Cory Doctorow comments on a recent Atlantic article on QAnon - a nebulous web of personalities and conspiracy theories revolving round the anonymous postings on 4chan of a contributor known only as Q. The thrust of the Atlantic article, says Doctorow, is that the algorithms originally for marketing and advertising are now being used to promote conspiracy theories. Maybe. Doctorow has an alternative explanation, though: "What Big Tech does VERY well, however, is find people... This isn't a persuasive miracle, it's just spying." Just so, the technology helps people on the fringe find each other. The big question is, why are so many people susceptible to conspiracy theories? Doctorow responds: "because so many of the things that have traumatized so many people ARE conspiracies." All this makes the wider point, to my mind, that people learn from everything we do, so if we want better education for our children, we need to become a better society. See also: What ARGs can teach us about QAnon via Metafilter.
The argument here is that we could "seize this moment of crisis to make our universities more equitable and resilient by restoring public funding and prioritizing a deeper democratic purpose. For this to happen, faculty, staff, students, and adjacent communities must mobilize and demand a seat at the table." It's not that far-fetched, but a lot has to fall into place for it to happen. This article describes the process underway at Rutgers. " We have a vision of a different university, the classic model of which includes 'faculty governance.' But we do not believe that faculty governance means only including teachers. Rutgers has 30,000 workers who are making a life serving this institution—serving the students, maintaining our buildings, feeding us lunch, teaching us, conducting research. They should be making decisions about the university, not lawyers, accountants, and human resource bureaucrats."
While writing that "hierarchical organizations cause employees, including depression, anxiety and heart attacks, as well as being subjected to the inequality of privilege and income disparity" Nancy Dixon notes that these maladies inflict organizations as a whole, leading to what she depicts as a set of responsibilities for people trying to improve that organization. The responsibilities are such things as "function as a co-participant in the creation, maintenance, and transformation of organizational realities" and "willingly share what each knows with colleagues and create forums and systems by which that can be accomplished." In my first draft I wrote 'society' instead of 'organization', and while it's not what Dixon meant, these rules seem to be good starting points to define social responsibility. Image: Jason Westland.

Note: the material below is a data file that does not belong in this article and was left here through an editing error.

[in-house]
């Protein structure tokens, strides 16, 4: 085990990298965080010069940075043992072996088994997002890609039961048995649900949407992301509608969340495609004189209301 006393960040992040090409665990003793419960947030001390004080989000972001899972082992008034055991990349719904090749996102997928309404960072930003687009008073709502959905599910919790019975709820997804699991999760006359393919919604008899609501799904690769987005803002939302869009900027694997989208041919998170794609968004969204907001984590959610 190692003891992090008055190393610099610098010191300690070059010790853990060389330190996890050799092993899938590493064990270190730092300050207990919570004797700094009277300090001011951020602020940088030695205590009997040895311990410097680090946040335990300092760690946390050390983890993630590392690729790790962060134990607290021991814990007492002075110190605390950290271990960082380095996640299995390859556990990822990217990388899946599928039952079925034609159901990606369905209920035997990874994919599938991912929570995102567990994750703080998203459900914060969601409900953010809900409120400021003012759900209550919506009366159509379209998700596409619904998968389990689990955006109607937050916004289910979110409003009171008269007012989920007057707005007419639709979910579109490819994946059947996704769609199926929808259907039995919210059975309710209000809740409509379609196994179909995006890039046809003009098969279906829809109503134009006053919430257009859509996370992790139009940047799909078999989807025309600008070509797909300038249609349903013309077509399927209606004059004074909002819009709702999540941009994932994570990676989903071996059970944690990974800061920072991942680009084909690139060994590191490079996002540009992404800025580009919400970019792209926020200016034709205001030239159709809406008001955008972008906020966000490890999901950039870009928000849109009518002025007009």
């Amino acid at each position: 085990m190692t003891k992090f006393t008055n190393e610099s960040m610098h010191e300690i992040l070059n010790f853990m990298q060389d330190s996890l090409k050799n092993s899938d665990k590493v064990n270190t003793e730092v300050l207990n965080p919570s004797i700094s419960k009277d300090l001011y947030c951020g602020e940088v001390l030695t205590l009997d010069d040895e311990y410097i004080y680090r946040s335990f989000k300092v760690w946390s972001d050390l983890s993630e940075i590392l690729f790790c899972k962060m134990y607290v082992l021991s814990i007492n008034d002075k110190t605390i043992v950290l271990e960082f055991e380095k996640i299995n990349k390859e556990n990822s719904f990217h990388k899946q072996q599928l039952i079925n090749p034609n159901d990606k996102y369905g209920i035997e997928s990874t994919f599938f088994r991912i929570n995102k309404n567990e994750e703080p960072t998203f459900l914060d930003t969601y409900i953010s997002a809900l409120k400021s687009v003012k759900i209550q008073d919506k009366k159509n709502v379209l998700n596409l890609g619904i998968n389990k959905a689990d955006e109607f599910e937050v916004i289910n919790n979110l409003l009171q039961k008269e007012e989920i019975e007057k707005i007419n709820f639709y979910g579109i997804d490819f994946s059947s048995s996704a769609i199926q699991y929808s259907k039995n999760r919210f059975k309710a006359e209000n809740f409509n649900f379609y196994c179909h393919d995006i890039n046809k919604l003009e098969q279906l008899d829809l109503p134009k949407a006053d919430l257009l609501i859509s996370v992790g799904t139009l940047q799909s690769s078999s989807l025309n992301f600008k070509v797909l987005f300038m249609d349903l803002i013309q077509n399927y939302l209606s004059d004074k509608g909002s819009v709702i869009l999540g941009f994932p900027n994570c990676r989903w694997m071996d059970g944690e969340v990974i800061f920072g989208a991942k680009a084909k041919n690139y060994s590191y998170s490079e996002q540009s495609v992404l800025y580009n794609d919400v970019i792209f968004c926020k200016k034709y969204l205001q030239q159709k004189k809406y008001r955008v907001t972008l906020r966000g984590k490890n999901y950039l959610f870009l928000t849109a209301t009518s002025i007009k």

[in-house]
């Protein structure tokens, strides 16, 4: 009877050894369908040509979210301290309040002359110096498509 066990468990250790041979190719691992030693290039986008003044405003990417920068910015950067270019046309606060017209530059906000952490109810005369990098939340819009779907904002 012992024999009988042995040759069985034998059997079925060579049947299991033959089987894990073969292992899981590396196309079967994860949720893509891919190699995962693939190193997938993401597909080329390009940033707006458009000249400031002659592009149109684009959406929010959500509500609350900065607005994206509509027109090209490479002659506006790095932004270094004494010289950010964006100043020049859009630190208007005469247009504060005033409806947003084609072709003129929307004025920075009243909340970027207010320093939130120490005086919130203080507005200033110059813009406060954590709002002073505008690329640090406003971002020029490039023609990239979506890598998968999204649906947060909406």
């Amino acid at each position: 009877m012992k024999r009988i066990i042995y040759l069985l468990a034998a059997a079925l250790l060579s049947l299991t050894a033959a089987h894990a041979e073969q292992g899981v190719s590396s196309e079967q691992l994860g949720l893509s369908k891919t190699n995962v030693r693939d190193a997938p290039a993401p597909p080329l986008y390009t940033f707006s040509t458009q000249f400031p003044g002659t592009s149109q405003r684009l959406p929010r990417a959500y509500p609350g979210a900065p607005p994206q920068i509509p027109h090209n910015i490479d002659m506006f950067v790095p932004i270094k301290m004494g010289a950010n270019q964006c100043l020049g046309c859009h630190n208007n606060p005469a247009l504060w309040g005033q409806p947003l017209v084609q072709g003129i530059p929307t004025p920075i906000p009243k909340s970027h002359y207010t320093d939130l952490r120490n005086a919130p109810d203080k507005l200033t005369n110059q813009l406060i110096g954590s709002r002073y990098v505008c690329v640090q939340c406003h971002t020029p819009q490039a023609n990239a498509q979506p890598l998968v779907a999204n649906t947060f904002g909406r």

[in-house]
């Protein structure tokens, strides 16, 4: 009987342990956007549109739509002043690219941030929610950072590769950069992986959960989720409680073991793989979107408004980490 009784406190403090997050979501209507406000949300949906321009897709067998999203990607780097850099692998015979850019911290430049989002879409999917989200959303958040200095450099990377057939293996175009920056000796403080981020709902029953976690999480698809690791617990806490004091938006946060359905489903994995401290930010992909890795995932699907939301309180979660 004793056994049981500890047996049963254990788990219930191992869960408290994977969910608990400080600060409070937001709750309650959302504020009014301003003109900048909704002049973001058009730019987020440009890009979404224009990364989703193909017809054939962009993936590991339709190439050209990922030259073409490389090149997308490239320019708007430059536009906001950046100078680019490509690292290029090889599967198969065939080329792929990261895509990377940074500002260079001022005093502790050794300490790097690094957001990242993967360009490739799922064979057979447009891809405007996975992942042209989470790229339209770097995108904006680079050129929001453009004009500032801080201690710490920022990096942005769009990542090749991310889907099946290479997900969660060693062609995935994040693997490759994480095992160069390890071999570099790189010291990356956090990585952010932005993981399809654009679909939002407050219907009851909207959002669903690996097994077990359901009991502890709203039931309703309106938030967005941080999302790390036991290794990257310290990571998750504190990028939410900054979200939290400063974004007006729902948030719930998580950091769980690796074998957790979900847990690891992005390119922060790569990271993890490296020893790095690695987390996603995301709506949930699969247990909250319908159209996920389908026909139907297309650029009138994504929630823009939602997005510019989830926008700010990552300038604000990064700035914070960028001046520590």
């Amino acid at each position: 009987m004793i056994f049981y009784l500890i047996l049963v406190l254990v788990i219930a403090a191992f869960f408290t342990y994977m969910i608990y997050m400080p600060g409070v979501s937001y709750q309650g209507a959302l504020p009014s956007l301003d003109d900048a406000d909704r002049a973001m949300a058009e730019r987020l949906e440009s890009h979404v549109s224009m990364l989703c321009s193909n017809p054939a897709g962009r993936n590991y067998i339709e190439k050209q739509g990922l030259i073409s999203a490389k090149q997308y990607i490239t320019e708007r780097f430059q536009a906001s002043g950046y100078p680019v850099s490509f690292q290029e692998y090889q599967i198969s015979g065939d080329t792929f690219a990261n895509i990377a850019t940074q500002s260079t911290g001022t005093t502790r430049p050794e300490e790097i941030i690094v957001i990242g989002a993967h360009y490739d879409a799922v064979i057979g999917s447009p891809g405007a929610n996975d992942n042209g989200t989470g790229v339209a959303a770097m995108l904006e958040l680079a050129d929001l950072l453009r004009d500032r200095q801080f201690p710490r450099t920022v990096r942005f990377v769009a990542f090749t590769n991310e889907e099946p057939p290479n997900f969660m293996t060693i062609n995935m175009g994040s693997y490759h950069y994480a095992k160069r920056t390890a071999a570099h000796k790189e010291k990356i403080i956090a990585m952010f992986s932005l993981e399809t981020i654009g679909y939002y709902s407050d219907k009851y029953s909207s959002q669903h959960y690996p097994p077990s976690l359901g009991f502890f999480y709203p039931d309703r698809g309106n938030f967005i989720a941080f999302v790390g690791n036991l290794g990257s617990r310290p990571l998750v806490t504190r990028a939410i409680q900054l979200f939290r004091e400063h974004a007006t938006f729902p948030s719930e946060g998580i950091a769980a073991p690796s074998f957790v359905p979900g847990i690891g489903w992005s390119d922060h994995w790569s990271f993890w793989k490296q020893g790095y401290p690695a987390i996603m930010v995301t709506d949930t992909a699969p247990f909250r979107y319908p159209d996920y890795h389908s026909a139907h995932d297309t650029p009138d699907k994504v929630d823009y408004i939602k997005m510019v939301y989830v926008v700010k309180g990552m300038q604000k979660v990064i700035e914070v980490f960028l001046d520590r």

I don't think this article ever gets around to defining the billion dollar platform hole, which I think is the 'learner experience' or 'differentiated education' or some such thing. Yet, writes Curtiss Barnes, "the question is how higher education institutions and the companies that serve them will react to preserve (or not) academic freedom." I think he's trying to distinguish between hands-on academic learning, and platform-driven learning experiences. But 'academic freedom' isn't where this line is drawn. Image: the Gazelle.
This is a pretty good article (20 page PDF) that looks at the limits of analytics in designing learning programs and makes some recommendations for higher-level constraints. "The network structure does not reveal everything," writes Daniel Domínguez Figaredo. Things as varied as pedagogical approach and harmful content need to be considered and regulated from a wider context. "In many cases, researchers using social network analysis take into consideration the structural properties of the whole network to infer from them other properties of the links between the different nodes." The table at the end of the paper is a pretty good listing (and accords well with my own look at ethical issues in learning analytics).
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